Minnesota Women’s Press shares stories from people about the housing issues we face statewide, about neglectful and sometimes abusive landlords, and about the lack of power in living conditions. We feature stories about solutions to our homelessness issues.
Question 3 on the Minneapolis ballot on November 2 is about giving the City Council the ability to create policy around rental control.
In our conversation with Sen. Patricia Torres Ray about the three ballot questions for Minneapolis voters, she says she is heartily in favor of this policy change. “It is a no brainer,” she says. “City housing needs to be more affordable. Young people want to live here, but are having a big problem being able to afford to do that. It helps the future economy, vibrancy, and tax base that sustains our public spaces and schools.”
The ballot measure also gives City Council “a clear direction that affordability is a big issue to us, that we want to work on it together. This gives them the power and direction to make it a top priority.”
According to ApartmentGuide.com: The average rent in Minneapolis for a one-bedroom apartment is $1,455, which necessitates an annual salary of about $60,000.
According to TwinCities.com: HousingLink found virtually no change in the two-bedroom market in St. Paul, where rents have stayed around $1,245. It also found no apartments at rents that would be considered affordable to a family of four living on about $31,000 a year, or 30 percent of the metro median income.
According to the University of Minnesota Center for Urban & Regional Affairs: From 2010 to 2019, BIPOC renters generally, and Black renter households in particular, saw rent increases while incomes fell. White households tended to have increasing incomes consistently rising more rapidly than rents. Their graph based on American Community Survey data from census information:
Align Minneapolis is an interfaith collaboration of 17 Minneapolis churches, synagogues, and mosques and people with lived experiences working together to address homelessness and poverty. The organization mission is “to shift from an immediate needs approach to long-term solutions through a combination of education, advocacy, and action.” Align’s Minneapolis steering committed voted “yes” for Question 3, and has offered supporting material about why. Here is some of that material in summary.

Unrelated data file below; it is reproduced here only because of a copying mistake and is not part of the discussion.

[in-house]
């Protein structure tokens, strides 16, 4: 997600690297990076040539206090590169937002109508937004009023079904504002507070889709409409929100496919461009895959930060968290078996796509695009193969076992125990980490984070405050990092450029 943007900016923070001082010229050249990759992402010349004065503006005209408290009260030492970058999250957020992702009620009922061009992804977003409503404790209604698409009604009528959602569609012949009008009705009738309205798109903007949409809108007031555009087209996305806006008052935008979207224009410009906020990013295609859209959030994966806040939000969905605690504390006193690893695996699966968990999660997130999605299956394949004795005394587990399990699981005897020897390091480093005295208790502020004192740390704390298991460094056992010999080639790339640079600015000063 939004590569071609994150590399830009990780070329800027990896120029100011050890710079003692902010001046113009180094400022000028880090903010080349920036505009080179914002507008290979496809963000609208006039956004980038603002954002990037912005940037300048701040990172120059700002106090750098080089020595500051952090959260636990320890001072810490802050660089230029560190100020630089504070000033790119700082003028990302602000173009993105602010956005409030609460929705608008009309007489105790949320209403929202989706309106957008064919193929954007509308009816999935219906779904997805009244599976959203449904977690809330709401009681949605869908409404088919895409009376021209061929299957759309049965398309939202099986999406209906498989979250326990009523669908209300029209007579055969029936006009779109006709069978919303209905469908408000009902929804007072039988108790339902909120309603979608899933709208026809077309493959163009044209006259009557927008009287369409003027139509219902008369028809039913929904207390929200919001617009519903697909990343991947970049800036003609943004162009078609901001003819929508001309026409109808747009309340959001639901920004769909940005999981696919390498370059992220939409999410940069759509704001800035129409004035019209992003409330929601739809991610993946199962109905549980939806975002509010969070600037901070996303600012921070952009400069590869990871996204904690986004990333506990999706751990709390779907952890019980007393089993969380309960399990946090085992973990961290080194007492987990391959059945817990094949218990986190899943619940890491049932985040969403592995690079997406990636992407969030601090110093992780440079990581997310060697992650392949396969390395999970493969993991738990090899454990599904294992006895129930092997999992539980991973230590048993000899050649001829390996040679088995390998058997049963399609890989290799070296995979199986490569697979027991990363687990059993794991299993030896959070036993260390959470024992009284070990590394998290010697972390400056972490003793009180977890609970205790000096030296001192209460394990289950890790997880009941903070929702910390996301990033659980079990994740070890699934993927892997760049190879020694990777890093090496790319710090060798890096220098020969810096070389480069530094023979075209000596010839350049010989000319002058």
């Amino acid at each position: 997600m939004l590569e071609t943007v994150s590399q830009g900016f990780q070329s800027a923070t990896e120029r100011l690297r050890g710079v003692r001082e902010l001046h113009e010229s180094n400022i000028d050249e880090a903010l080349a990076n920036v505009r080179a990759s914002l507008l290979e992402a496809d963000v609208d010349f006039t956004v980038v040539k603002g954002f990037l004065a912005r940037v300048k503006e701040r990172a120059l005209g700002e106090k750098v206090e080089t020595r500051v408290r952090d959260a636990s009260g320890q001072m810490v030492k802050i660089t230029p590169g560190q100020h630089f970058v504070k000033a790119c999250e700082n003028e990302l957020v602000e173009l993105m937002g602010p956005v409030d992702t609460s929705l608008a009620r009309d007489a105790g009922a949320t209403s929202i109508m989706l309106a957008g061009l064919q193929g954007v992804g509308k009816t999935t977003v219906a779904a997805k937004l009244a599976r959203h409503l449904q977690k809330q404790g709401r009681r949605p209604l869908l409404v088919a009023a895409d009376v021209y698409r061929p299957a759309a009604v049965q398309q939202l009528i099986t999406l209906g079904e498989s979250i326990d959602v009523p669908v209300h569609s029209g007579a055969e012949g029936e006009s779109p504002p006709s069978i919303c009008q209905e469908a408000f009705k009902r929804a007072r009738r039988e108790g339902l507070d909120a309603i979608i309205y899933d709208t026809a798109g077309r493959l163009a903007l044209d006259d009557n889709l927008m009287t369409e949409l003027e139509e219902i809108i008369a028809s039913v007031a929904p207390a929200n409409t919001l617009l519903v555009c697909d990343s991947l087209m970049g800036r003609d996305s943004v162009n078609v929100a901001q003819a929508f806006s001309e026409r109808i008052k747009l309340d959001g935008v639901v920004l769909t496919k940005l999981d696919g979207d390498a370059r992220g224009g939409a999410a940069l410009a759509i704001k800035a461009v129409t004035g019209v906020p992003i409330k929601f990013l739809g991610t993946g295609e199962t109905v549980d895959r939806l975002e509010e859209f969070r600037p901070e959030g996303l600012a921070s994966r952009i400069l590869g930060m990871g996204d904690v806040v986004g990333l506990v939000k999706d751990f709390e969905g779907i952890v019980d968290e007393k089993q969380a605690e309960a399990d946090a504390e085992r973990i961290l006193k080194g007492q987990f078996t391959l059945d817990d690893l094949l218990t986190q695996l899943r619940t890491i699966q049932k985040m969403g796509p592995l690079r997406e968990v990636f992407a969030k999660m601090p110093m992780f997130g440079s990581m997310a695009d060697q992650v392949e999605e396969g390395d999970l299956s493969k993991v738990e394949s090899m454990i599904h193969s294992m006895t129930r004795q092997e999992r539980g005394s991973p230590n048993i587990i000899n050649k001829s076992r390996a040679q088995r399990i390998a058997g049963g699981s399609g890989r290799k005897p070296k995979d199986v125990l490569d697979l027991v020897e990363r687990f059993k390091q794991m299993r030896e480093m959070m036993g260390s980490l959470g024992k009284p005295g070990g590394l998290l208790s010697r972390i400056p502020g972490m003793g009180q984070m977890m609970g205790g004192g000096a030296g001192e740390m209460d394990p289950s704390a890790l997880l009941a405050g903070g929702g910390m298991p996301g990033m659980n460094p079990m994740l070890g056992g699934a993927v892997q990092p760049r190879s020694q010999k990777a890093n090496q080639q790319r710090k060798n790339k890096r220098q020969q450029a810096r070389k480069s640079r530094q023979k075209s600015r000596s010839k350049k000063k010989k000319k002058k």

Approximately 200 cities and two states in the United States have a form of rent regulation. Many of these programs allow owners to update costs for various reasons, such as major capital improvements, utilities increases, and property tax hikes. There are many ways to approach rent cap exemptions, such as for new construction.
“Research indicates that rent regulations have been effective at achieving two of their primary goals: maintaining below-market rent levels and moderating price appreciation. … There is widespread agreement that rent regulation increases housing stability for tenants who live in regulated units. Little empirical evidence shows that rent control policies negatively impact new construction. … Rent regulations are shown to be related to an overall reduction in rental units as owners have commonly responded to rent regulation by removing units from the rental market via condominium conversion, demolition, or other means. There is little evidence that rent regulations cause a reduction in housing quality. … There is considerable debate about whether the majority of benefits from rent stabilization go to the neediest households.”
Currently, only 25 percent of those poor enough to be eligible for housing assistance receive it. Meanwhile, wages have stagnated or fallen, and other social safety nets have shrunk. As the overall number of low-income renters has increased over the years, the availability of affordable housing in the private market has also decreased. … This has led to high rates of housing instability, evictions, and difficulty finding housing — any of which can be a proximate cause of homelessness.
Affordable housing is rapidly decreasing nationwide, and today there are only 35 units that are affordable and available for every 100 extremely poor renter households. This housing gap is even more severe in many of the nation’s large and growing metropolitan areas. Multiple factors contribute to the affordable housing gap, but perhaps none more so than the rapidly rising costs of rents as compared with
Renter households that pay more than half of their total household income on housing are at a record high of over 21 million. While housing cost burdens affect renters of multiple income levels, our nation’s poorest renters—which comprise 26 percent of all U.S. renter households—feel the housing burdens most acutely. Indeed, approximately 1 in 4 of these renters pays nearly 70 percent of household income toward rent and basic utilities.”household wages.
“Most research on rent-control laws has come from economics literature, where it is often referenced in introductory texts as a classic case of an ineffective and counterproductive policy. Economists argue that rent controls reduce incentives to maintain existing housing or build new housing, leading to a growing mismatch between housing supply and demand and an increase in prices overall. Because contemporary rent-control policies usually have features that mitigate some of these negative impacts, however, this general critique is less salient when applied to real-world examples, and empirical studies looking into these effects have found mixed results. More broadly, economic analyses often ignore other social benefits associated with neighborhood stability, displacement prevention, and inclusivity.”
Candidate Forum Series about Question 3 were hosted by Make Homes Happen MPLS, with city council and mayoral candidates who were able to participate.